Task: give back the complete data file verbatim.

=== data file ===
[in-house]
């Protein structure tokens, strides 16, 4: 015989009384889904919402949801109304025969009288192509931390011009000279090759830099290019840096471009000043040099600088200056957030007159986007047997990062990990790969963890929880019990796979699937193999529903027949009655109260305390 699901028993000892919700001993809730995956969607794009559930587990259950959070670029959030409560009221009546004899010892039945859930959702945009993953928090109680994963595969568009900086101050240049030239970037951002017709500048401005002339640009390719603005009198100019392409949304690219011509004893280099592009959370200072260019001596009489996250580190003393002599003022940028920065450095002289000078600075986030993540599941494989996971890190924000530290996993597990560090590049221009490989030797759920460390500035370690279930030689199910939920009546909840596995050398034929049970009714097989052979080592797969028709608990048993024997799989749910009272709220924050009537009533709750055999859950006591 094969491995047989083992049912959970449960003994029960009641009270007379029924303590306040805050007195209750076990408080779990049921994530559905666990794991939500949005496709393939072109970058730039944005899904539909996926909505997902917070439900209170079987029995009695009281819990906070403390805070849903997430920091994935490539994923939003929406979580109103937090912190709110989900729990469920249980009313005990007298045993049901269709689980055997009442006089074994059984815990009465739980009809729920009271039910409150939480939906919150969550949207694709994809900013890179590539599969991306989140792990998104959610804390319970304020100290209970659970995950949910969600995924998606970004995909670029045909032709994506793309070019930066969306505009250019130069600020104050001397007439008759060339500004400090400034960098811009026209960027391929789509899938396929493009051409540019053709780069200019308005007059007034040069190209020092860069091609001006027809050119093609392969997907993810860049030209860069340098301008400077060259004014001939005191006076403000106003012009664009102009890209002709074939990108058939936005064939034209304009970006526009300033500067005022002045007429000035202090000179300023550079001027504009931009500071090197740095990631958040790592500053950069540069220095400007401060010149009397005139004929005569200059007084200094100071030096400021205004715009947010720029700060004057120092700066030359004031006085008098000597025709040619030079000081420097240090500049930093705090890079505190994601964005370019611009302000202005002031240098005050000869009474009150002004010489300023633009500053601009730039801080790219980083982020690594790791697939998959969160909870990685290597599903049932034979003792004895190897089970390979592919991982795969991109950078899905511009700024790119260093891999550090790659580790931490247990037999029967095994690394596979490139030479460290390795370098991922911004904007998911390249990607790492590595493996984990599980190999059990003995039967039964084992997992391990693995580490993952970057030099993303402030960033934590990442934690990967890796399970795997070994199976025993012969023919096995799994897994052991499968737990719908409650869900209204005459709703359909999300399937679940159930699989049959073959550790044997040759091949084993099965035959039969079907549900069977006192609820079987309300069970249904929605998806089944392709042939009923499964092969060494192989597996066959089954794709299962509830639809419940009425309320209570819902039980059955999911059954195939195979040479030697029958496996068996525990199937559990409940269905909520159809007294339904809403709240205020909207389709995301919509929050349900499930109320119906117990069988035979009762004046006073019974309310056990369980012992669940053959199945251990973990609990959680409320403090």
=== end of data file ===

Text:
[in-house]
């Protein structure tokens, strides 16, 4: 015989009384889904919402949801109304025969009288192509931390011009000279090759830099290019840096471009000043040099600088200056957030007159986007047997990062990990790969963890929880019990796979699937193999529903027949009655109260305390 699901028993000892919700001993809730995956969607794009559930587990259950959070670029959030409560009221009546004899010892039945859930959702945009993953928090109680994963595969568009900086101050240049030239970037951002017709500048401005002339640009390719603005009198100019392409949304690219011509004893280099592009959370200072260019001596009489996250580190003393002599003022940028920065450095002289000078600075986030993540599941494989996971890190924000530290996993597990560090590049221009490989030797759920460390500035370690279930030689199910939920009546909840596995050398034929049970009714097989052979080592797969028709608990048993024997799989749910009272709220924050009537009533709750055999859950006591 094969491995047989083992049912959970449960003994029960009641009270007379029924303590306040805050007195209750076990408080779990049921994530559905666990794991939500949005496709393939072109970058730039944005899904539909996926909505997902917070439900209170079987029995009695009281819990906070403390805070849903997430920091994935490539994923939003929406979580109103937090912190709110989900729990469920249980009313005990007298045993049901269709689980055997009442006089074994059984815990009465739980009809729920009271039910409150939480939906919150969550949207694709994809900013890179590539599969991306989140792990998104959610804390319970304020100290209970659970995950949910969600995924998606970004995909670029045909032709994506793309070019930066969306505009250019130069600020104050001397007439008759060339500004400090400034960098811009026209960027391929789509899938396929493009051409540019053709780069200019308005007059007034040069190209020092860069091609001006027809050119093609392969997907993810860049030209860069340098301008400077060259004014001939005191006076403000106003012009664009102009890209002709074939990108058939936005064939034209304009970006526009300033500067005022002045007429000035202090000179300023550079001027504009931009500071090197740095990631958040790592500053950069540069220095400007401060010149009397005139004929005569200059007084200094100071030096400021205004715009947010720029700060004057120092700066030359004031006085008098000597025709040619030079000081420097240090500049930093705090890079505190994601964005370019611009302000202005002031240098005050000869009474009150002004010489300023633009500053601009730039801080790219980083982020690594790791697939998959969160909870990685290597599903049932034979003792004895190897089970390979592919991982795969991109950078899905511009700024790119260093891999550090790659580790931490247990037999029967095994690394596979490139030479460290390795370098991922911004904007998911390249990607790492590595493996984990599980190999059990003995039967039964084992997992391990693995580490993952970057030099993303402030960033934590990442934690990967890796399970795997070994199976025993012969023919096995799994897994052991499968737990719908409650869900209204005459709703359909999300399937679940159930699989049959073959550790044997040759091949084993099965035959039969079907549900069977006192609820079987309300069970249904929605998806089944392709042939009923499964092969060494192989597996066959089954794709299962509830639809419940009425309320209570819902039980059955999911059954195939195979040479030697029958496996068996525990199937559990409940269905909520159809007294339904809403709240205020909207389709995301919509929050349900499930109320119906117990069988035979009762004046006073019974309310056990369980012992669940053959199945251990973990609990959680409320403090």